shermanp: While people don't usually think of this, but a culprit could be PSU temperature. Modern quality power supplies have overheating protection where they will shut down automatically if they get too hot.

I had a problem with my current build where the PSU exhaust was pointing to the floor, and I had the computer sitting on carpet. Needless to say, the PC would shut down under gaming conditions. It is now sitting on extra feet on a desk, and I've had no problems since.


Also, 700W is plenty. I'm running a AMD 7970 and a Core i5 4690K on a 450W PSU (this was the highest available in SFX form factor when I built this system)...


I was considering if the PSU is overheating. The GS700 has a Zero RPM fan mode, supposed to start up when it reaches high temperature/load. I've found it really hard to actually get it to spin up, the fan does it's test spin on startup so it obviously is still working. It could have a faulty temperature sensor I presume, the PC does get pretty warm but I would of thought the PSU fan would actually start spinning before overheating.

Kiwiuk: Take side of case off, point a fan in there, plug in electrical type I mean, blow air across the psu and gfx card. Take ram out and test 1 stick at a time. Certainly sounds like a thermal issue.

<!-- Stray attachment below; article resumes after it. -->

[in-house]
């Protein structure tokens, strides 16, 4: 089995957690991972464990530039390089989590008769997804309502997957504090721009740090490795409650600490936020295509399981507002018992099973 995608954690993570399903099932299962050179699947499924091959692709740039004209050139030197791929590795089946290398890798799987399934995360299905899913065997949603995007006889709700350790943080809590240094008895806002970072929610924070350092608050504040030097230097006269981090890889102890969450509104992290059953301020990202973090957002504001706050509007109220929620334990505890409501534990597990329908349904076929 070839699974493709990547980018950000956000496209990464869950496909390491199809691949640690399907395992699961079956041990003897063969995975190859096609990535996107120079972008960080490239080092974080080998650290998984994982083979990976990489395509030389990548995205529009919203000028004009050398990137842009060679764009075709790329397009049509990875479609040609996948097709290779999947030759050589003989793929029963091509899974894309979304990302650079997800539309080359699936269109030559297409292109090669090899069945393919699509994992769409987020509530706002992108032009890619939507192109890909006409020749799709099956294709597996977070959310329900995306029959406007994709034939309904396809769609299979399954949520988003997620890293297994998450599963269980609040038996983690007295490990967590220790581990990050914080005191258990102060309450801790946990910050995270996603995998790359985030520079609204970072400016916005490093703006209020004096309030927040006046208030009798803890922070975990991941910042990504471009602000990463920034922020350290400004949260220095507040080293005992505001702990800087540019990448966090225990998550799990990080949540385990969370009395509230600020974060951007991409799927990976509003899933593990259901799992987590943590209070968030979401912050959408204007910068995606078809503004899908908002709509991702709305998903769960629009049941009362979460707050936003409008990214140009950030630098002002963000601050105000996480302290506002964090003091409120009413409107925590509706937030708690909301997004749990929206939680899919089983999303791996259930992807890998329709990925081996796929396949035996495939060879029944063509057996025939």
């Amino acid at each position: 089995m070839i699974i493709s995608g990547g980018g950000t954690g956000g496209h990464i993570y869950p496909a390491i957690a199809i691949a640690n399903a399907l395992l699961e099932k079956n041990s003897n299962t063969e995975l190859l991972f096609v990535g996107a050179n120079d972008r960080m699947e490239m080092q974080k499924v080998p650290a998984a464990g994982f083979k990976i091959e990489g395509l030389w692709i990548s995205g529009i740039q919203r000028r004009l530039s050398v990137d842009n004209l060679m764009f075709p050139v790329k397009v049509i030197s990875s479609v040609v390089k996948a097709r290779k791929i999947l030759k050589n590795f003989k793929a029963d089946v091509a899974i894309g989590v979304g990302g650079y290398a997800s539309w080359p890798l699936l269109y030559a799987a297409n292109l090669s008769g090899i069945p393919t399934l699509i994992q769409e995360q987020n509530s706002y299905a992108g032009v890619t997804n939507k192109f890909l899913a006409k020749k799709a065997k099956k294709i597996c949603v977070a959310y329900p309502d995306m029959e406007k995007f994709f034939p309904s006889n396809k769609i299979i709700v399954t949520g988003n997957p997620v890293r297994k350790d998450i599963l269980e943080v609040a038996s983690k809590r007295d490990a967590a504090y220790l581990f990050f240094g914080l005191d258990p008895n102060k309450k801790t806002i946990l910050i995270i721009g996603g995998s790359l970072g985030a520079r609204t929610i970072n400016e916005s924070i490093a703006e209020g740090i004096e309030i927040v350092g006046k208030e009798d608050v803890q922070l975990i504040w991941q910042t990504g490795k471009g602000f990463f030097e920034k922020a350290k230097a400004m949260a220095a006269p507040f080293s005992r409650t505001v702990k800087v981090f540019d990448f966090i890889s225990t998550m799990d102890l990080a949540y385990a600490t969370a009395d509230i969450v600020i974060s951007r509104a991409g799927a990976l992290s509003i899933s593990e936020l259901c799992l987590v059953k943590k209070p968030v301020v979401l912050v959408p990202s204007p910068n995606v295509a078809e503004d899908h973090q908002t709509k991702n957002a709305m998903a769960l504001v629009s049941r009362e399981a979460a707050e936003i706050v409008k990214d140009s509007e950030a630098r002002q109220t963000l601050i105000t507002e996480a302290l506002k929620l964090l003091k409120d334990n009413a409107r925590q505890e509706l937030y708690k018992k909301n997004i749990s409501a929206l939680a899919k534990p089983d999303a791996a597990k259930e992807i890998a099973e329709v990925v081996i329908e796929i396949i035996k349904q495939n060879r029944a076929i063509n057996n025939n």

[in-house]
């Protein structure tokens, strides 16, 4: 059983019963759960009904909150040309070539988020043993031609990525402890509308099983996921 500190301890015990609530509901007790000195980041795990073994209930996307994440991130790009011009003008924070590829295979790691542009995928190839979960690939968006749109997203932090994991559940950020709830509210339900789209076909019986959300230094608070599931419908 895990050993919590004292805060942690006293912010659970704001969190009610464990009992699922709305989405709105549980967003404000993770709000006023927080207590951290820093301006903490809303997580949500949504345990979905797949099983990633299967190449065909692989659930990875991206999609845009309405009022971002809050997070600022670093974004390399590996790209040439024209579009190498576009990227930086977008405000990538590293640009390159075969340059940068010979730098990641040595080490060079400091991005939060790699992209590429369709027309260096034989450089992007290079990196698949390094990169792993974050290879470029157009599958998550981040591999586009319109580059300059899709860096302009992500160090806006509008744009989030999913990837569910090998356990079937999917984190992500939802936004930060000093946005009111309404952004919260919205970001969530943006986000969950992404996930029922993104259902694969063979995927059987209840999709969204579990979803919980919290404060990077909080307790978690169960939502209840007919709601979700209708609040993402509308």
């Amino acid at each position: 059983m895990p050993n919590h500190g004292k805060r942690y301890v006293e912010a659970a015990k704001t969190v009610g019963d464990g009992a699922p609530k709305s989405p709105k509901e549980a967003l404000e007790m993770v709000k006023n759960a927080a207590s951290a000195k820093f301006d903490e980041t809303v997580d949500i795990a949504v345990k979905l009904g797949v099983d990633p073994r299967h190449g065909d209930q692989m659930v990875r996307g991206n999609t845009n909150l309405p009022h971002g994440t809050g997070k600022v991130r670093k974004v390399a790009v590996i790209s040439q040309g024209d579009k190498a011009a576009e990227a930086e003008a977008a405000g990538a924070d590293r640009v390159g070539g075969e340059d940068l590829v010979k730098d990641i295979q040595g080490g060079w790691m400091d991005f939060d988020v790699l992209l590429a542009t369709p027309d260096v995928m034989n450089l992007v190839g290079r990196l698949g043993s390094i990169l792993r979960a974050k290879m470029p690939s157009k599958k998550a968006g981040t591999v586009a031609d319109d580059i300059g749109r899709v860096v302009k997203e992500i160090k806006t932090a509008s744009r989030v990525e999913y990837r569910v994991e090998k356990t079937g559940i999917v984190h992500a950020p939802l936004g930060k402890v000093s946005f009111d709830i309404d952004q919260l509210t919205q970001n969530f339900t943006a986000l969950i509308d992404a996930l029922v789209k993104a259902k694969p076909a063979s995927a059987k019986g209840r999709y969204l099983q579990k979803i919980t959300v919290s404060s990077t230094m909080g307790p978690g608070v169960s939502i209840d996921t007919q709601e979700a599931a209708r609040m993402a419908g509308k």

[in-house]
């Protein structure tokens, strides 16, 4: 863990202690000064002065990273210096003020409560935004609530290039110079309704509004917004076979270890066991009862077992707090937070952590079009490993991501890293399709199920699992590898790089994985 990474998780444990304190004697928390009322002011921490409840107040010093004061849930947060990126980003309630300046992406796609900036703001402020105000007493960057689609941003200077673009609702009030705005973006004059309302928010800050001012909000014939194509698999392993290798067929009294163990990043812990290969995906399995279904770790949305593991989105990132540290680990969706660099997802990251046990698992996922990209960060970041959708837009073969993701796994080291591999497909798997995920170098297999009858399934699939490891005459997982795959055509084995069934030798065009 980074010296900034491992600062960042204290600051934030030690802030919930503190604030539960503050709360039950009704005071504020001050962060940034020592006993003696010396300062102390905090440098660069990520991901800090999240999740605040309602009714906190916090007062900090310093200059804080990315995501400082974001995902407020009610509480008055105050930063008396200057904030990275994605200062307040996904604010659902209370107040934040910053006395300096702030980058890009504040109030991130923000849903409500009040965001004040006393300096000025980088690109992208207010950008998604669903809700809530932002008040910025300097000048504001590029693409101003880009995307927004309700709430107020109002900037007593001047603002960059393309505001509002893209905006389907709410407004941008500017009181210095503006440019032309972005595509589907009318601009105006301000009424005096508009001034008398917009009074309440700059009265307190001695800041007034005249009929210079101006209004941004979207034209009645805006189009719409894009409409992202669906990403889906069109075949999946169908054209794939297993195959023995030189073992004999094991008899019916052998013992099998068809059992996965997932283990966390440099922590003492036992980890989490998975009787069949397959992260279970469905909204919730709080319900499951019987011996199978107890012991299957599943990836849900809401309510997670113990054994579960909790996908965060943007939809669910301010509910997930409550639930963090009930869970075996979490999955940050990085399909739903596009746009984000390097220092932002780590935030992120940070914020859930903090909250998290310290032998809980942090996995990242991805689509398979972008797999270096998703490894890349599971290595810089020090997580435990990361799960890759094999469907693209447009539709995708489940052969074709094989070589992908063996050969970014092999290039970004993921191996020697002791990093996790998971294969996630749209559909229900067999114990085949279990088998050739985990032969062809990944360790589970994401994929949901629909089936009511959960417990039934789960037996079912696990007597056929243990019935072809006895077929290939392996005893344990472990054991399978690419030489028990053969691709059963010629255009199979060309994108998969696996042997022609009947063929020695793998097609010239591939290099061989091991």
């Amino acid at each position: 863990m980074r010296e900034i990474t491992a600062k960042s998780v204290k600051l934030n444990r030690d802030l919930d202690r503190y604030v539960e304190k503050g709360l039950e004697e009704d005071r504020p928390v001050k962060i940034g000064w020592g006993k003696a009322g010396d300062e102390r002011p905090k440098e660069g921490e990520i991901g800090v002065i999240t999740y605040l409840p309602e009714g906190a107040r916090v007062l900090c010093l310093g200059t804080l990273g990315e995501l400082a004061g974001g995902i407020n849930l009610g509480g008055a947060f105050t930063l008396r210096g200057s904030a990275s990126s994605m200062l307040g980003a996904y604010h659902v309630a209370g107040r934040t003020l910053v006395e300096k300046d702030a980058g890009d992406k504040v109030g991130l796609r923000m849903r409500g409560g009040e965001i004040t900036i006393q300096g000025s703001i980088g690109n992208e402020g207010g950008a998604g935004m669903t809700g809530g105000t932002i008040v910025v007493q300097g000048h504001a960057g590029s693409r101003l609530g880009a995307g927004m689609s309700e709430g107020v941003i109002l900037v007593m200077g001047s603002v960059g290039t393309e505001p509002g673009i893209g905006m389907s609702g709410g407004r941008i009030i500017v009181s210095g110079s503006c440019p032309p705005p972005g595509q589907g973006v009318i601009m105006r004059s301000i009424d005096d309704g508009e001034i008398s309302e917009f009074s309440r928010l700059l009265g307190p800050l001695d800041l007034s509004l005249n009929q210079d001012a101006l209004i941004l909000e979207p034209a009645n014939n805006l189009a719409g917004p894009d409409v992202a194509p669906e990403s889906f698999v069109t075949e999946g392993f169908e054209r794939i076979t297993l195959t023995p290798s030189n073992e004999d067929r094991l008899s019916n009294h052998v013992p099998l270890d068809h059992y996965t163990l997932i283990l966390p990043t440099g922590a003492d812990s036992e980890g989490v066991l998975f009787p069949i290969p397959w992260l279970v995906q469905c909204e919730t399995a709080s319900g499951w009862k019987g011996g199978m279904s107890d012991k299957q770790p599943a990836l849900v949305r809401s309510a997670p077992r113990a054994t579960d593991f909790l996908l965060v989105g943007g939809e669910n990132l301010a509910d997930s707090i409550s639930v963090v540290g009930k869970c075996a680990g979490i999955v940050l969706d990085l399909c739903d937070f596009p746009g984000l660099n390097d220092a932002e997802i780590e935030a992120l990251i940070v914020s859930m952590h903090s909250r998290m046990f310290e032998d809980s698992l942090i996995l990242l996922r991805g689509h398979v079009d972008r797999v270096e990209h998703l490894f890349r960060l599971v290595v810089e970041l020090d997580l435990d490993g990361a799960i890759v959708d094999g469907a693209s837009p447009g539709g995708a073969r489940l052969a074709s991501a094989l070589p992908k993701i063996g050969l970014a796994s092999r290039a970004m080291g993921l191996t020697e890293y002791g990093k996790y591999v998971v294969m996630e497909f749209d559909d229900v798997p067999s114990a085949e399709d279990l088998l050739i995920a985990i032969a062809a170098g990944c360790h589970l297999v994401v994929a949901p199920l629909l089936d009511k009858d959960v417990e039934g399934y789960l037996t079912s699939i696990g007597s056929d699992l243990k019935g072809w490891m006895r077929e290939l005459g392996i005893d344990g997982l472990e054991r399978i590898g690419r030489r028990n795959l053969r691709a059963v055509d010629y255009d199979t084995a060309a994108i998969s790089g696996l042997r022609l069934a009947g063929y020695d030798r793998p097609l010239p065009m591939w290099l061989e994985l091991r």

If I find a fan I will try

TLD: I can't see mention of what case is being used?  That's a nice spec, and most of the temperatures are pretty good, but I'd want to use a full tower with a system like that.  I am also wondering about the PSU being a bronze standard.  700W sounds more than enough (I use a 700W Gold with a slightly higher spec, but with every drive bay occupied in a full tower).

I was going to ask if you are running Speccy, but I see it is no longer free.   It sounds like you are controlling the fans.  Are you using MSI Afterburner  CPUZ is another good system monitor and is still free.  Unfortunately they will all need care if you install them, if you want avoid a lot of crap on your system.